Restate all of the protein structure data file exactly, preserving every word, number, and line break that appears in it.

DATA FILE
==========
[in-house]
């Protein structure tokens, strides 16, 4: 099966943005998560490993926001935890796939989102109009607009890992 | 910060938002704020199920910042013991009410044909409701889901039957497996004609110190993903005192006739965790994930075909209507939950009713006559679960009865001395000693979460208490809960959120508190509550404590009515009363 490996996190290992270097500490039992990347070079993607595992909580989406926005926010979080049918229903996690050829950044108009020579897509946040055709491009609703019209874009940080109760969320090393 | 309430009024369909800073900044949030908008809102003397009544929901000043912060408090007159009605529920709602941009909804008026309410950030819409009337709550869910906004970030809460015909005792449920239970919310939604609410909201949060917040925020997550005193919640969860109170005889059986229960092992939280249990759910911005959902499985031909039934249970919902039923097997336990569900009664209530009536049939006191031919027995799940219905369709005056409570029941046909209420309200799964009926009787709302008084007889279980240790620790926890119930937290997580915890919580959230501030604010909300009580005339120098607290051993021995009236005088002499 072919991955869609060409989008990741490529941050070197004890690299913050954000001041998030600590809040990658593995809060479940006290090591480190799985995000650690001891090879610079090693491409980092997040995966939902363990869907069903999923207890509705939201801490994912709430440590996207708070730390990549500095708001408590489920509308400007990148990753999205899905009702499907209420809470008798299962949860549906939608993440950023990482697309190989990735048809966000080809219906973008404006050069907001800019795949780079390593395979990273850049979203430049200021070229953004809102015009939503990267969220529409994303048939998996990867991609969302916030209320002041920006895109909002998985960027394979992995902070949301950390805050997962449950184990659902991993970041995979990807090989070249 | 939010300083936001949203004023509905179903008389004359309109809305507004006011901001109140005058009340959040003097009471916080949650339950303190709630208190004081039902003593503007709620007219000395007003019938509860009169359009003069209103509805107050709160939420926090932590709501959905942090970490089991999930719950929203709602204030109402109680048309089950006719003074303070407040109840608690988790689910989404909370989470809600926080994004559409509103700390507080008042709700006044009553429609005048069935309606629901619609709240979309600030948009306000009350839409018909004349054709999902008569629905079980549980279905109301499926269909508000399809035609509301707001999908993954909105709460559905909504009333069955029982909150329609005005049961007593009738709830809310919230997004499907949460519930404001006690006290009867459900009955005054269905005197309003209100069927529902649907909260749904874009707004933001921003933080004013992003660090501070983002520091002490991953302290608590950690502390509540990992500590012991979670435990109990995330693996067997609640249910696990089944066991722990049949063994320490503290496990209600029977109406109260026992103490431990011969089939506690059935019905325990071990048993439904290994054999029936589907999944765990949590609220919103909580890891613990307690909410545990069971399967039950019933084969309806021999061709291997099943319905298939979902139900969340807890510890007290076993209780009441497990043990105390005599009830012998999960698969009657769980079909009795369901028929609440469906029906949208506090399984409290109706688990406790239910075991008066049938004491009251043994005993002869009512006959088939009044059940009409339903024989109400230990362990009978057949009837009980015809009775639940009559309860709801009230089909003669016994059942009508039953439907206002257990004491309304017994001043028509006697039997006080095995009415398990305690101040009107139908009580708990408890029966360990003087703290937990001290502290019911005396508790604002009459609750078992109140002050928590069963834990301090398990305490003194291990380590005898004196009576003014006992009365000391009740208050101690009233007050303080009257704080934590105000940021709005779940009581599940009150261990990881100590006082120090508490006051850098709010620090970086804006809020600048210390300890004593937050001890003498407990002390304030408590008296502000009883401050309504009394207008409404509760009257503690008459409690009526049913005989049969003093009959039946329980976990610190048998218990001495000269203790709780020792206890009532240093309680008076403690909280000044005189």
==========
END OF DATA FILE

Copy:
[in-house]
């Protein structure tokens, strides 16, 4: 099966943005998560490993926001935890796939989102109009607009890992 | 910060938002704020199920910042013991009410044909409701889901039957497996004609110190993903005192006739965790994930075909209507939950009713006559679960009865001395000693979460208490809960959120508190509550404590009515009363 490996996190290992270097500490039992990347070079993607595992909580989406926005926010979080049918229903996690050829950044108009020579897509946040055709491009609703019209874009940080109760969320090393 | 309430009024369909800073900044949030908008809102003397009544929901000043912060408090007159009605529920709602941009909804008026309410950030819409009337709550869910906004970030809460015909005792449920239970919310939604609410909201949060917040925020997550005193919640969860109170005889059986229960092992939280249990759910911005959902499985031909039934249970919902039923097997336990569900009664209530009536049939006191031919027995799940219905369709005056409570029941046909209420309200799964009926009787709302008084007889279980240790620790926890119930937290997580915890919580959230501030604010909300009580005339120098607290051993021995009236005088002499 072919991955869609060409989008990741490529941050070197004890690299913050954000001041998030600590809040990658593995809060479940006290090591480190799985995000650690001891090879610079090693491409980092997040995966939902363990869907069903999923207890509705939201801490994912709430440590996207708070730390990549500095708001408590489920509308400007990148990753999205899905009702499907209420809470008798299962949860549906939608993440950023990482697309190989990735048809966000080809219906973008404006050069907001800019795949780079390593395979990273850049979203430049200021070229953004809102015009939503990267969220529409994303048939998996990867991609969302916030209320002041920006895109909002998985960027394979992995902070949301950390805050997962449950184990659902991993970041995979990807090989070249 | 939010300083936001949203004023509905179903008389004359309109809305507004006011901001109140005058009340959040003097009471916080949650339950303190709630208190004081039902003593503007709620007219000395007003019938509860009169359009003069209103509805107050709160939420926090932590709501959905942090970490089991999930719950929203709602204030109402109680048309089950006719003074303070407040109840608690988790689910989404909370989470809600926080994004559409509103700390507080008042709700006044009553429609005048069935309606629901619609709240979309600030948009306000009350839409018909004349054709999902008569629905079980549980279905109301499926269909508000399809035609509301707001999908993954909105709460559905909504009333069955029982909150329609005005049961007593009738709830809310919230997004499907949460519930404001006690006290009867459900009955005054269905005197309003209100069927529902649907909260749904874009707004933001921003933080004013992003660090501070983002520091002490991953302290608590950690502390509540990992500590012991979670435990109990995330693996067997609640249910696990089944066991722990049949063994320490503290496990209600029977109406109260026992103490431990011969089939506690059935019905325990071990048993439904290994054999029936589907999944765990949590609220919103909580890891613990307690909410545990069971399967039950019933084969309806021999061709291997099943319905298939979902139900969340807890510890007290076993209780009441497990043990105390005599009830012998999960698969009657769980079909009795369901028929609440469906029906949208506090399984409290109706688990406790239910075991008066049938004491009251043994005993002869009512006959088939009044059940009409339903024989109400230990362990009978057949009837009980015809009775639940009559309860709801009230089909003669016994059942009508039953439907206002257990004491309304017994001043028509006697039997006080095995009415398990305690101040009107139908009580708990408890029966360990003087703290937990001290502290019911005396508790604002009459609750078992109140002050928590069963834990301090398990305490003194291990380590005898004196009576003014006992009365000391009740208050101690009233007050303080009257704080934590105000940021709005779940009581599940009150261990990881100590006082120090508490006051850098709010620090970086804006809020600048210390300890004593937050001890003498407990002390304030408590008296502000009883401050309504009394207008409404509760009257503690008459409690009526049913005989049969003093009959039946329980976990610190048998218990001495000269203790709780020792206890009532240093309680008076403690909280000044005189």